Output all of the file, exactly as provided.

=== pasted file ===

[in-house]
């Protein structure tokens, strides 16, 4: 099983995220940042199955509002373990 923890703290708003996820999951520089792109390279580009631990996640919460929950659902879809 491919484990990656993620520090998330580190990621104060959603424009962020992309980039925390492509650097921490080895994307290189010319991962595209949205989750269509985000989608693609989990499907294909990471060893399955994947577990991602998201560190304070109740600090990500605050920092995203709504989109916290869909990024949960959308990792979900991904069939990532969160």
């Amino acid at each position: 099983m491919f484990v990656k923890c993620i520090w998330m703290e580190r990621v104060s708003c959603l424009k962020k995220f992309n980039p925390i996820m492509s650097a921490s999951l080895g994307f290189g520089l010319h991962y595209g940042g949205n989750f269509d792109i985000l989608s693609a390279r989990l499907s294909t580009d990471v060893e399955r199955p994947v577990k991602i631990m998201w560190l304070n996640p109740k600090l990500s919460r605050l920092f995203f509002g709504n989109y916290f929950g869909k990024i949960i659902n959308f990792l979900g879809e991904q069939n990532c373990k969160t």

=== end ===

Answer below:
[in-house]
């Protein structure tokens, strides 16, 4: 099983995220940042199955509002373990 923890703290708003996820999951520089792109390279580009631990996640919460929950659902879809 491919484990990656993620520090998330580190990621104060959603424009962020992309980039925390492509650097921490080895994307290189010319991962595209949205989750269509985000989608693609989990499907294909990471060893399955994947577990991602998201560190304070109740600090990500605050920092995203709504989109916290869909990024949960959308990792979900991904069939990532969160």
């Amino acid at each position: 099983m491919f484990v990656k923890c993620i520090w998330m703290e580190r990621v104060s708003c959603l424009k962020k995220f992309n980039p925390i996820m492509s650097a921490s999951l080895g994307f290189g520089l010319h991962y595209g940042g949205n989750f269509d792109i985000l989608s693609a390279r989990l499907s294909t580009d990471v060893e399955r199955p994947v577990k991602i631990m998201w560190l304070n996640p109740k600090l990500s919460r605050l920092f995203f509002g709504n989109y916290f929950g869909k990024i949960i659902n959308f990792l979900g879809e991904q069939n990532c373990k969160t």